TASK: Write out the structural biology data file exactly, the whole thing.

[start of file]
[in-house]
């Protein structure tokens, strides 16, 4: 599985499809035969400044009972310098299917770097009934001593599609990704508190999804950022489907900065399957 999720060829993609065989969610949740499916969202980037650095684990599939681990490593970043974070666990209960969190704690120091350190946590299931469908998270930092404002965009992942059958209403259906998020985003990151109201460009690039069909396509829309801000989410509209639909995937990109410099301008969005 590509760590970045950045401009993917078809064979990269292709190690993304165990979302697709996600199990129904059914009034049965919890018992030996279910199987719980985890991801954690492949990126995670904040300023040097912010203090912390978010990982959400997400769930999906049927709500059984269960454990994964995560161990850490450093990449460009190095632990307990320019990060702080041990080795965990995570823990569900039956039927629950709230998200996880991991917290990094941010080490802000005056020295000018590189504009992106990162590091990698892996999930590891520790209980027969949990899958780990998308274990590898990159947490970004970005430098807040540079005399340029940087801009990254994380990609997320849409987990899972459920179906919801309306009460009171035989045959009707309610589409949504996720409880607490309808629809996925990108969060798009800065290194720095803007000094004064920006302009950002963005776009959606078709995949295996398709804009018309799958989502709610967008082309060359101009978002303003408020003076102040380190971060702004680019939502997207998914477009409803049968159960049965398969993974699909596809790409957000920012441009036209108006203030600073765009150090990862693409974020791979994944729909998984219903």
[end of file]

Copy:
[in-house]
């Protein structure tokens, strides 16, 4: 599985499809035969400044009972310098299917770097009934001593599609990704508190999804950022489907900065399957 999720060829993609065989969610949740499916969202980037650095684990599939681990490593970043974070666990209960969190704690120091350190946590299931469908998270930092404002965009992942059958209403259906998020985003990151109201460009690039069909396509829309801000989410509209639909995937990109410099301008969005 590509760590970045950045401009993917078809064979990269292709190690993304165990979302697709996600199990129904059914009034049965919890018992030996279910199987719980985890991801954690492949990126995670904040300023040097912010203090912390978010990982959400997400769930999906049927709500059984269960454990994964995560161990850490450093990449460009190095632990307990320019990060702080041990080795965990995570823990569900039956039927629950709230998200996880991991917290990094941010080490802000005056020295000018590189504009992106990162590091990698892996999930590891520790209980027969949990899958780990998308274990590898990159947490970004970005430098807040540079005399340029940087801009990254994380990609997320849409987990899972459920179906919801309306009460009171035989045959009707309610589409949504996720409880607490309808629809996925990108969060798009800065290194720095803007000094004064920006302009950002963005776009959606078709995949295996398709804009018309799958989502709610967008082309060359101009978002303003408020003076102040380190971060702004680019939502997207998914477009409803049968159960049965398969993974699909596809790409957000920012441009036209108006203030600073765009150090990862693409974020791979994944729909998984219903």